The MMRF and MMRC would like to thank all research institutions and industry partners for their outstanding accomplishments and collaborative efforts in 2014.
About the CoMMpass Study™
CoMMpass is a longitudinal study of patients with newly-diagnosed active multiple myeloma. The goal is to map the genomic profile of each patient to clinical outcomes to develop a more complete understanding of patient responses to treatments. A cornerstone of the MMRF’s Personalized Medicine Initiative, the study will collect and analyze tissue samples and genetic information from approximately 1,000 newly diagnosed multiple myeloma patients for at least eight years.
About Multiple Myeloma (MM)
Multiple myeloma (MM) is a cancer of the plasma cell. It is the second most common blood cancer. An estimated 24,050 adults (13,500 men and 10,550 women) in the United States will be diagnosed with MM in 2014 and an estimated 11,090 people are predicted to die from the disease. The five-year survival rate for MM is approximately 43%, versus 28% in 1998.
About the Multiple Myeloma Research Foundation (MMRF)
The Multiple Myeloma Research Foundation (MMRF) was established in 1998 as a 501(c)(3) non-profit organization by twin sisters Karen Andrews and Kathy Giusti, soon after Kathy’s diagnosis with multiple myeloma. The mission of the MMRF is to relentlessly pursue innovative means that accelerate the development of next-generation multiple myeloma treatments to extend the lives of patients and lead to a cure. As the world’s number-one private funder of multiple myeloma research, the MMRF has raised $275 million since its inception and directs nearly 90% of total budget to research and related programming. As a result, the MMRF has been awarded Charity Navigator’s coveted four-star rating for 11 consecutive years, the highest designation for outstanding fiscal responsibility and exceptional efficiency. For more information about the MMRF, please visit: www.themmrf.org.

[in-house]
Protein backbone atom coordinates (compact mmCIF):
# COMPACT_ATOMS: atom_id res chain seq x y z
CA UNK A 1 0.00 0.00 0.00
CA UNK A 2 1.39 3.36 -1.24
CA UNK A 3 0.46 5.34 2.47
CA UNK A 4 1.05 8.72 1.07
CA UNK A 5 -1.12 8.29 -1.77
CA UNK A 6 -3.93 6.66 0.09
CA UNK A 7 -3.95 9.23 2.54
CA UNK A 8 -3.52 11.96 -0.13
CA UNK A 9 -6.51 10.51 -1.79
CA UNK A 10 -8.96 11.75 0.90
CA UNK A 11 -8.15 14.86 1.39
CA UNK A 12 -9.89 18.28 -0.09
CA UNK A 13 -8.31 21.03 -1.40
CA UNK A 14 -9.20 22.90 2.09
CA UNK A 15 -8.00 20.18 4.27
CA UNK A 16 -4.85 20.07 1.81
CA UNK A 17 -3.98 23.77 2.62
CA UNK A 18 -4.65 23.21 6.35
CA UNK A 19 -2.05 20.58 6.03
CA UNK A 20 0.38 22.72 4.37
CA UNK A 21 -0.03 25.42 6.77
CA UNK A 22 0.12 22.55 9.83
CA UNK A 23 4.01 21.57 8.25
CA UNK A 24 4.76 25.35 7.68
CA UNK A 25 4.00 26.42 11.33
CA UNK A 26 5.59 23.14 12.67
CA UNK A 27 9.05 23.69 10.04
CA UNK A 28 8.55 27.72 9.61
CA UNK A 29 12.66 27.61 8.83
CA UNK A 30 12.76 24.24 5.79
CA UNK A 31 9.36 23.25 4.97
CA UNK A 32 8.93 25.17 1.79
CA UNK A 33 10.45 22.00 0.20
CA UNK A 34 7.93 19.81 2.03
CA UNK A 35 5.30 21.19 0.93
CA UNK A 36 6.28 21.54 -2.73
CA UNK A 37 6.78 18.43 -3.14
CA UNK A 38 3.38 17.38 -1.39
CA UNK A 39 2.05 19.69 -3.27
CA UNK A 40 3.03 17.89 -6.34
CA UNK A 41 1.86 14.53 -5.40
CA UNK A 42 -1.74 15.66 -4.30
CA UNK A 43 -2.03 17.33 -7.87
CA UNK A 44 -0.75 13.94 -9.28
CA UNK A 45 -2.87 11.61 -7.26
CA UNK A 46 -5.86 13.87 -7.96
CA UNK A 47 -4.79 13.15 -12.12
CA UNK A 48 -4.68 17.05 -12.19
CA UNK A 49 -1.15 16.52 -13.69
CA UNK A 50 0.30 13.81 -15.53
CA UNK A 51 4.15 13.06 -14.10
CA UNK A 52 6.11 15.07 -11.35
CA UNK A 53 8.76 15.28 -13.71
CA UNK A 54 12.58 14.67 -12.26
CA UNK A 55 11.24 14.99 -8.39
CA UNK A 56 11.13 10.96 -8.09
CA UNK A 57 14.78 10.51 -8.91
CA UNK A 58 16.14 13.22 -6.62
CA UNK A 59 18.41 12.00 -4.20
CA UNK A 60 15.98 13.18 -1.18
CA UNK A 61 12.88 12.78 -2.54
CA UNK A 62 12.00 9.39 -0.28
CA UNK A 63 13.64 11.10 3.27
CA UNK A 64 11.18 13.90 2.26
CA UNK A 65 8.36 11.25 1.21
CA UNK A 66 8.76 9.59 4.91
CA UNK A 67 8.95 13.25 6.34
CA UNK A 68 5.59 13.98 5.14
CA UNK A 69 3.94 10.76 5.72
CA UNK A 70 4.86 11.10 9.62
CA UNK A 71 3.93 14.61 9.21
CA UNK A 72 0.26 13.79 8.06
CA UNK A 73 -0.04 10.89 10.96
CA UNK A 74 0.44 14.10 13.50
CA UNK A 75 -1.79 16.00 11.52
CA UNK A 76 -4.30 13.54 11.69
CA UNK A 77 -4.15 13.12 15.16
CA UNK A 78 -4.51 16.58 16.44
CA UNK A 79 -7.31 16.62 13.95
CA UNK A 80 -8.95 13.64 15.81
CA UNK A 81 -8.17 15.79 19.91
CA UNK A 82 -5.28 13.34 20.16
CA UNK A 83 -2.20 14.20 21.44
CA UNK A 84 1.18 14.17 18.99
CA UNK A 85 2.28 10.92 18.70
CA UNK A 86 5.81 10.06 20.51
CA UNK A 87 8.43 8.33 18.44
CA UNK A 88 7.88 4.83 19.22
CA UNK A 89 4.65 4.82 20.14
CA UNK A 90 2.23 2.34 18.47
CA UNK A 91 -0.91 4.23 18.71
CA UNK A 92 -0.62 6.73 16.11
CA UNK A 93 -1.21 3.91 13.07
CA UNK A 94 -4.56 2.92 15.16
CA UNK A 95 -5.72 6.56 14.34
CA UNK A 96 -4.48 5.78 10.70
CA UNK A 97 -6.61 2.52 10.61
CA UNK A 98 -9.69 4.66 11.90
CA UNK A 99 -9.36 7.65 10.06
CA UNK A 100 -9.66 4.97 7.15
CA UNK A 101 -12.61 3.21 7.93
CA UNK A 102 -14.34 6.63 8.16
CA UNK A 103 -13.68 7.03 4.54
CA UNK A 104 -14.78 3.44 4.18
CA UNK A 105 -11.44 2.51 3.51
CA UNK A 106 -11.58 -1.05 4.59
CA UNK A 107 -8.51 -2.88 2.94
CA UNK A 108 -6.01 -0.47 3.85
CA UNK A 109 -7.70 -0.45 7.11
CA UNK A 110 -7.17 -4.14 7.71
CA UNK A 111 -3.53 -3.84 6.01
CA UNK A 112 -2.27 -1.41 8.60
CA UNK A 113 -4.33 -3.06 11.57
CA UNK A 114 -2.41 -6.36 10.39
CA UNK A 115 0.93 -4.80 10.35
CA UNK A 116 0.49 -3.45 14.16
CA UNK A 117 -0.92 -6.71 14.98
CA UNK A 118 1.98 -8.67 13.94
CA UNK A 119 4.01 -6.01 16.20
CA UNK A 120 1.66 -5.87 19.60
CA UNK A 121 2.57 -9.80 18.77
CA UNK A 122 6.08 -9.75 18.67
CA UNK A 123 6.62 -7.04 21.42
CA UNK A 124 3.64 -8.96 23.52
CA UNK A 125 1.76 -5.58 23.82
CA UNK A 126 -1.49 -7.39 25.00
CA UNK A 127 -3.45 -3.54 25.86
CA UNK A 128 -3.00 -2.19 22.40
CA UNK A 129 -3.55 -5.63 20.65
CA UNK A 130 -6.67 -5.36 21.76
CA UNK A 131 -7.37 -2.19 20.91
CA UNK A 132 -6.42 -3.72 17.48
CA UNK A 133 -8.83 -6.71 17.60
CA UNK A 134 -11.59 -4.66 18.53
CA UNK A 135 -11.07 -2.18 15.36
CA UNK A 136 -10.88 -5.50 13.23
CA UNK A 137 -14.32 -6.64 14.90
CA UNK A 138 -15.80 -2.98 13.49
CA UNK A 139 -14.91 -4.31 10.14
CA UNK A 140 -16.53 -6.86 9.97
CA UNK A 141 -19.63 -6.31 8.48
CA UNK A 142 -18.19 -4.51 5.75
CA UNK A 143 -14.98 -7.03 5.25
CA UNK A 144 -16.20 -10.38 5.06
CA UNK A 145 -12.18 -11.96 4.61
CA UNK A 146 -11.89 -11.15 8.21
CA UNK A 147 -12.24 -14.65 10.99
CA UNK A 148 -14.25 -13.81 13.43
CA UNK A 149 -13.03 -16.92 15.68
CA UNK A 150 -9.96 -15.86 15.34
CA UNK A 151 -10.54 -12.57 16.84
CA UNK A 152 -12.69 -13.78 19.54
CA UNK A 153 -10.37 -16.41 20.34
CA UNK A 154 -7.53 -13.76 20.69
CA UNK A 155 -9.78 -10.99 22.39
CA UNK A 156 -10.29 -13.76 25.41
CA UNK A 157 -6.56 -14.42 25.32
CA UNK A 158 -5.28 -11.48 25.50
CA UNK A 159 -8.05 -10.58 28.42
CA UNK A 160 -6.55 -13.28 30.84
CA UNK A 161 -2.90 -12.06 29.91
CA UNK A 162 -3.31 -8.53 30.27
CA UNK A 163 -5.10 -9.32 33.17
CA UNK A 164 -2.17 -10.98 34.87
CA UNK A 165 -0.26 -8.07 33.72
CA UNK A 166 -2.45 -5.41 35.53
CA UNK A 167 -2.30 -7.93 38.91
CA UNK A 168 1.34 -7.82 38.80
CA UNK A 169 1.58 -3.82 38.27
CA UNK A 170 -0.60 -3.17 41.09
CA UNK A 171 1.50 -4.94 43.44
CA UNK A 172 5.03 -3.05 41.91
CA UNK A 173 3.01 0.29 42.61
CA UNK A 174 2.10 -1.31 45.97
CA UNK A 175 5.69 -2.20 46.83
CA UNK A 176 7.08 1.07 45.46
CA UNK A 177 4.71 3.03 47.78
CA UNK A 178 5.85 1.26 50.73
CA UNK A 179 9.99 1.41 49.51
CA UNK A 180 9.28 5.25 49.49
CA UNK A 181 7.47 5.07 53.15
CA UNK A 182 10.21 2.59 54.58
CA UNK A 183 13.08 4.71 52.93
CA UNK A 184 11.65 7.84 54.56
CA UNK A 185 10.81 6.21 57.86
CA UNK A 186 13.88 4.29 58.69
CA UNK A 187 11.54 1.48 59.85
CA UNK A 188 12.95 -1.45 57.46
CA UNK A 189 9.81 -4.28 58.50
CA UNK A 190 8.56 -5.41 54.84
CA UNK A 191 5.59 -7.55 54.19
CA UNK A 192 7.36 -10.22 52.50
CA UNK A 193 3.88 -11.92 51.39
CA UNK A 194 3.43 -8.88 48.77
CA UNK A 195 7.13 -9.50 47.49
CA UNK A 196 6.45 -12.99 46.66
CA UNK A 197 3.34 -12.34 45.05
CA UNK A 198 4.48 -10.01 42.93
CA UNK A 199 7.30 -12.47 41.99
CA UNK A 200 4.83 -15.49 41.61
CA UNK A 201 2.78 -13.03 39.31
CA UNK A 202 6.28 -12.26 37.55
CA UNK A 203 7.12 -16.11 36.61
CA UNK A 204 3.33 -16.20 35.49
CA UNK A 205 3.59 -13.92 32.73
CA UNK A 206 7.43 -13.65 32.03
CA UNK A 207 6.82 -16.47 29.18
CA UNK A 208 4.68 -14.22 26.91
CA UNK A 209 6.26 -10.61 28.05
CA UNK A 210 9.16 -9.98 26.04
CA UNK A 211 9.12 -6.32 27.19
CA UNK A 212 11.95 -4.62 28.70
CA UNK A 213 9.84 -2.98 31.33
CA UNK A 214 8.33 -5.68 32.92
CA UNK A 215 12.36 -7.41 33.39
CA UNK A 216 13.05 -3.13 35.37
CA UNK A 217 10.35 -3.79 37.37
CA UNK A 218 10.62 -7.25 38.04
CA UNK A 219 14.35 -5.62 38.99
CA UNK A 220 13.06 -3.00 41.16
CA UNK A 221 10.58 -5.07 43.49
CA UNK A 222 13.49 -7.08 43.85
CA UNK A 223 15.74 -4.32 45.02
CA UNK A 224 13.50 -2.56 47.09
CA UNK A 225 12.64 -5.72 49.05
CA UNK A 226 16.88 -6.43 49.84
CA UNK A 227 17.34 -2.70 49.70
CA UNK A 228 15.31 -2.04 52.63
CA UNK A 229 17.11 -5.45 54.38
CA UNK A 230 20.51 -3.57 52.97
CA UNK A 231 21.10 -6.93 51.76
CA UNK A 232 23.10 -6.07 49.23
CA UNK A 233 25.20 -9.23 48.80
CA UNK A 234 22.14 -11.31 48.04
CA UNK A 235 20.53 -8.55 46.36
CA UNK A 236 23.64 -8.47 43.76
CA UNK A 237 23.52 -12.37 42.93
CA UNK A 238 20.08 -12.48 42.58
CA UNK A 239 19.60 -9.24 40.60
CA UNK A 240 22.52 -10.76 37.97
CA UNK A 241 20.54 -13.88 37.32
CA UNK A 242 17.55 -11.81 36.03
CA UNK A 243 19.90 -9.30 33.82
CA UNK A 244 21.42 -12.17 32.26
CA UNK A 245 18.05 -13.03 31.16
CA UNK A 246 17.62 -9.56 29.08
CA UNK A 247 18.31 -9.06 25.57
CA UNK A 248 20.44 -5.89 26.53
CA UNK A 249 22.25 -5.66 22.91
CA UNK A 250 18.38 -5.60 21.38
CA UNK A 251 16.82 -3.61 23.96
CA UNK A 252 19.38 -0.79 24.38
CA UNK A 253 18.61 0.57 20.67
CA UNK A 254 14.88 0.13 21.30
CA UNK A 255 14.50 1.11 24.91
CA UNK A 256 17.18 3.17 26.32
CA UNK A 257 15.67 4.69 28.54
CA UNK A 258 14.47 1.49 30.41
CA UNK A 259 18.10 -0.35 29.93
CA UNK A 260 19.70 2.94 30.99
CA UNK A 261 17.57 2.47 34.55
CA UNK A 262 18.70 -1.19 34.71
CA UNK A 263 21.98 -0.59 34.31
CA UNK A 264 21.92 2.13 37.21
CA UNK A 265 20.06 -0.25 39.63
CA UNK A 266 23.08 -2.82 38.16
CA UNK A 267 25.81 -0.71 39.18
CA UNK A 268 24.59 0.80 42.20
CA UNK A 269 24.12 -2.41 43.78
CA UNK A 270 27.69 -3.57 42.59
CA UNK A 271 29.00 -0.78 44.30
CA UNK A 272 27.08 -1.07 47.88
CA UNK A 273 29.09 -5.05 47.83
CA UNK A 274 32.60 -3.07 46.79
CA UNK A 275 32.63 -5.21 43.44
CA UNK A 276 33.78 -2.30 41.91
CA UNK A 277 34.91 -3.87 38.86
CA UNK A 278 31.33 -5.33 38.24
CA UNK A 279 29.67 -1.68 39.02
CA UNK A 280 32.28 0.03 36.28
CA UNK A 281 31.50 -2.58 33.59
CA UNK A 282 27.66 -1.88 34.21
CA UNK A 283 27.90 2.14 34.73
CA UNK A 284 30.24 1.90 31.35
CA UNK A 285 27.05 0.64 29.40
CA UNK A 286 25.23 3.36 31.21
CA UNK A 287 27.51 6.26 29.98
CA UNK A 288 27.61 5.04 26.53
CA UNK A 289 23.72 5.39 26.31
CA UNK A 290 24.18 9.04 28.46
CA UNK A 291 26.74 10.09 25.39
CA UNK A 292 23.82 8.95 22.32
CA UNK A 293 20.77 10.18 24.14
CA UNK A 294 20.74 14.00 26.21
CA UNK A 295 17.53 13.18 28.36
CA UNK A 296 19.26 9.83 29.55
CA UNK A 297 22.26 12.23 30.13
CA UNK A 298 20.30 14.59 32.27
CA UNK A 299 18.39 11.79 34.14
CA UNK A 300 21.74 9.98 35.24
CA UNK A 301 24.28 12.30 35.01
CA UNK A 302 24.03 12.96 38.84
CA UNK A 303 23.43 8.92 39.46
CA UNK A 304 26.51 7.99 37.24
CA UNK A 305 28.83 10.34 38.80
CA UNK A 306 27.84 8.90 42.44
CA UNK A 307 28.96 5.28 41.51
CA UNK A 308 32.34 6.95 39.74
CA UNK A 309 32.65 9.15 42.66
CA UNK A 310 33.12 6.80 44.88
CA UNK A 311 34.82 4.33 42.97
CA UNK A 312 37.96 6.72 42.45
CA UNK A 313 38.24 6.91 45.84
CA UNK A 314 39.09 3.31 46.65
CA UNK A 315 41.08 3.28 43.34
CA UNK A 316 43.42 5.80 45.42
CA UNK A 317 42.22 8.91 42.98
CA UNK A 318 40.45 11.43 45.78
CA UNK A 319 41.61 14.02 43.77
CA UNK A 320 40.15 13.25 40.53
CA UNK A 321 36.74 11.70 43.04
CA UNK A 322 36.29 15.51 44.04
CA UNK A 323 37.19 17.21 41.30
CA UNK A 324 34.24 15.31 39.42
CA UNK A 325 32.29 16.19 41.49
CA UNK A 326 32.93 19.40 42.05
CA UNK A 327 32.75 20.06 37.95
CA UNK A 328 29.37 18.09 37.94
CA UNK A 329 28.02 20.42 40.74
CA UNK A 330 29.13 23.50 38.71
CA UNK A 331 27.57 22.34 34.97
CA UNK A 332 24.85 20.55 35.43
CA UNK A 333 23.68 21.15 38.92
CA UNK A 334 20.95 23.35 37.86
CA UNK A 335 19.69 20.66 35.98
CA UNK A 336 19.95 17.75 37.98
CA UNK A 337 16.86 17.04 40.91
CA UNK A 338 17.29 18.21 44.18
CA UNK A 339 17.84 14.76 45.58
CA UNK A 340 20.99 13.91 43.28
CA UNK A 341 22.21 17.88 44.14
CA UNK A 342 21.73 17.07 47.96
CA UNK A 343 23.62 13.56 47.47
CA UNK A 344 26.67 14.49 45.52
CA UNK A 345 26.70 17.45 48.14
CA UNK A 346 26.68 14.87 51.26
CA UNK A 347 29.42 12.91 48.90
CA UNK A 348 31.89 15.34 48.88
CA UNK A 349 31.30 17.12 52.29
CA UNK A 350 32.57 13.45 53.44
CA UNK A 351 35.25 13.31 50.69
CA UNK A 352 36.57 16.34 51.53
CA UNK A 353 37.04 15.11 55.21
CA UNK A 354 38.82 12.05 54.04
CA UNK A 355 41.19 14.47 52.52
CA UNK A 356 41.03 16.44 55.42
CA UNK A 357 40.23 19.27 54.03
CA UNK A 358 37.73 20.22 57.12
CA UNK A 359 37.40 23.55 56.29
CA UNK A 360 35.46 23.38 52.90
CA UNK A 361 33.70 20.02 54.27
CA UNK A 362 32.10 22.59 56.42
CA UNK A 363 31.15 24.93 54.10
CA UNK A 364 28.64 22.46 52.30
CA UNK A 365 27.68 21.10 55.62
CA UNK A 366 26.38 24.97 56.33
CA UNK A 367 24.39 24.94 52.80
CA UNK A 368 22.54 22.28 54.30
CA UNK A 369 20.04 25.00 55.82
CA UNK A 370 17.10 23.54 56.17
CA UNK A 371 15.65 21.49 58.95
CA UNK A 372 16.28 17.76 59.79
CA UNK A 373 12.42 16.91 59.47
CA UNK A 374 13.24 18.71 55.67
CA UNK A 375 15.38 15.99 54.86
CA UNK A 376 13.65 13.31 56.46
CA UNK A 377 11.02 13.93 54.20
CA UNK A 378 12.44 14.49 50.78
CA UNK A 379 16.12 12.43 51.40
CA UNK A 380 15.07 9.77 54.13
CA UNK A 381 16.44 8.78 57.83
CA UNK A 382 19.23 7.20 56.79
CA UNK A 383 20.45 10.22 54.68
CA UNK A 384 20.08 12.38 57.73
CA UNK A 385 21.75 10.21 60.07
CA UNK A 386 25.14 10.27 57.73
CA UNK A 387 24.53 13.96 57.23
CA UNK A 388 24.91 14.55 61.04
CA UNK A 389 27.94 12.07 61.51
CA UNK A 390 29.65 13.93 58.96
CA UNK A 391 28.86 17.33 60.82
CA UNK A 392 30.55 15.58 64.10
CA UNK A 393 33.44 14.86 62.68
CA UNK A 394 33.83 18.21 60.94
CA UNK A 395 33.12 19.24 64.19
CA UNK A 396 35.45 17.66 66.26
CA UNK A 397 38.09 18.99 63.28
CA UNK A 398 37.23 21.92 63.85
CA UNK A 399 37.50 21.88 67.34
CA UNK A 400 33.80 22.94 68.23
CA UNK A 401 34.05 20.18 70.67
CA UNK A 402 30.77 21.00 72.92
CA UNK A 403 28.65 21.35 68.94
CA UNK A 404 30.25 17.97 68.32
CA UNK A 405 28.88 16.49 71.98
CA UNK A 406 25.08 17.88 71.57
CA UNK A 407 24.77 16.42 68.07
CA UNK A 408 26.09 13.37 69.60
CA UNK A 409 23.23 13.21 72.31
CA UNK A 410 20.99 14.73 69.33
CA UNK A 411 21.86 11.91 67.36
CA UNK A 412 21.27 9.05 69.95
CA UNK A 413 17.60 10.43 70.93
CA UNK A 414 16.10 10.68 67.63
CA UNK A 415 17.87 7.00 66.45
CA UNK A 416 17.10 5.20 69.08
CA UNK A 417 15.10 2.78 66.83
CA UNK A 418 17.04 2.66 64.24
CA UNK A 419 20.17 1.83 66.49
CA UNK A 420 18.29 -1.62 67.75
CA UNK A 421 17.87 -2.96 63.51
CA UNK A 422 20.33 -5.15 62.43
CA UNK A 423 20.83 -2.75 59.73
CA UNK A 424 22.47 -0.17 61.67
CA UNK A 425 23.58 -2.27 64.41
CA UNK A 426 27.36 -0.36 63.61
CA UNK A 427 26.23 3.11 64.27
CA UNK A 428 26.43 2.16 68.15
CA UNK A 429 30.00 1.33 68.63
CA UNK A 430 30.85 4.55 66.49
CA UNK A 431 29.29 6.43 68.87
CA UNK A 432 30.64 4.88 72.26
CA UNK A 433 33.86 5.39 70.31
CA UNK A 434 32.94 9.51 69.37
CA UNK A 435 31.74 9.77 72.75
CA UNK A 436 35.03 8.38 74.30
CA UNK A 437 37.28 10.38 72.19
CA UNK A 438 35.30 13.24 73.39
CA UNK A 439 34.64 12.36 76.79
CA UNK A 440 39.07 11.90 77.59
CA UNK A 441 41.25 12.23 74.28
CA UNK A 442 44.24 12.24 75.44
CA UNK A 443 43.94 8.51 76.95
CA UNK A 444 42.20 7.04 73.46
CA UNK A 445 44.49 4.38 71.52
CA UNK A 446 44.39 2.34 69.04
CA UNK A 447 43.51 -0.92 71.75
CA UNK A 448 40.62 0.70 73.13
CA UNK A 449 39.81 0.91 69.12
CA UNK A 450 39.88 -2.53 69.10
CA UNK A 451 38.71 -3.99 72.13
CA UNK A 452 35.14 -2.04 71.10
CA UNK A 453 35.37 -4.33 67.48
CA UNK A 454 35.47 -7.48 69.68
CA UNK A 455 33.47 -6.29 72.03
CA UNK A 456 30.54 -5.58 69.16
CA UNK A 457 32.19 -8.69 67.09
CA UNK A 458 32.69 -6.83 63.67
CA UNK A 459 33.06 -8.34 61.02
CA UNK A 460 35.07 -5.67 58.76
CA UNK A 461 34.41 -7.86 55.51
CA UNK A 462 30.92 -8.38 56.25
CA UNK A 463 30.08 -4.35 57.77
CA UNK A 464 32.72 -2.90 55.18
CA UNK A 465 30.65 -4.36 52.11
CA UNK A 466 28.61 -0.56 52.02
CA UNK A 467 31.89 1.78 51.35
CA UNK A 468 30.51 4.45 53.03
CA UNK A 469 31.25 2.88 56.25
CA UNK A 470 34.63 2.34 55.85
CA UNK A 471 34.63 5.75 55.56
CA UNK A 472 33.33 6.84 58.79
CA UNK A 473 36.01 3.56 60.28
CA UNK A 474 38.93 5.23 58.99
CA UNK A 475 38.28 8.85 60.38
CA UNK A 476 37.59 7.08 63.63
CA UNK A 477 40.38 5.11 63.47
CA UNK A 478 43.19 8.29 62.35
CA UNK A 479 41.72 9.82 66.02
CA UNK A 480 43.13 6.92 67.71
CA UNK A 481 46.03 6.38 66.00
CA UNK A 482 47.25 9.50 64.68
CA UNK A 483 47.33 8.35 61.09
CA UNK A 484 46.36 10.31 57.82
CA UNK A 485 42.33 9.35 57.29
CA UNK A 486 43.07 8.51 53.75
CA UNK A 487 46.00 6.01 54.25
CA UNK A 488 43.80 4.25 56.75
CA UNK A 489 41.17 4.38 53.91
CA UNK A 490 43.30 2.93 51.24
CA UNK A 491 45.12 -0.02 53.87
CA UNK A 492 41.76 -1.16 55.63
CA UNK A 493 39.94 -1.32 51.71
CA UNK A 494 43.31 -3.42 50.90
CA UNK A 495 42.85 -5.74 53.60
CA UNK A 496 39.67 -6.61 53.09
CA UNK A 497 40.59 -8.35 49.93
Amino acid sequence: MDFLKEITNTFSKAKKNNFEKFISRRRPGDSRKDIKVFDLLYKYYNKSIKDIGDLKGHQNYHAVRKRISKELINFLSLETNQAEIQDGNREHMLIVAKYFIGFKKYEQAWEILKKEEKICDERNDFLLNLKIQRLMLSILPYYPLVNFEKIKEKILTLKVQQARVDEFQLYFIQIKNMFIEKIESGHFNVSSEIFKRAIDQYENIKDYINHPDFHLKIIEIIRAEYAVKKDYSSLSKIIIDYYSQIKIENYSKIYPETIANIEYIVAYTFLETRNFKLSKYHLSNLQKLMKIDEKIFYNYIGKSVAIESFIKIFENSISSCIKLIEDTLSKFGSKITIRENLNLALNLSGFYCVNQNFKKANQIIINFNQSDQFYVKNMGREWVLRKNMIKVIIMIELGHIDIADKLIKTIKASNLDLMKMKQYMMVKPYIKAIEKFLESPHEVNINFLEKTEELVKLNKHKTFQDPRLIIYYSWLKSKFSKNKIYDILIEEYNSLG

About the Multiple Myeloma Research Consortium (MMRC)
The Multiple Myeloma Research Consortium (MMRC) is a 509(a)(3) non-profit organization that integrates leading academic institutions to accelerate drug development in multiple myeloma. It is led from MMRC offices in Norwalk, Conn., and comprises 16 member institutions: Barbara Ann Karmanos Cancer Institute, Baylor Charles A. Sammons Cancer Center at Dallas, City of Hope, Dana-Farber Cancer Institute, Emory University’s Winship Cancer Institute, the John Theurer Cancer Center at Hackensack University Medical Center, Mayo Clinic, Mount Sinai School of Medicine, Ohio State University, Sarah Cannon Research Institute, University Health Network (Princess Margaret Hospital), University of California-San Francisco, University of Chicago, University of Michigan, Virginia Cancer Specialists, and Washington University in St. Louis. The MMRC is the only consortium to join academic institutions through membership agreements, customized IT systems, and an integrated tissue bank. For more information, please visit www.themmrc.org.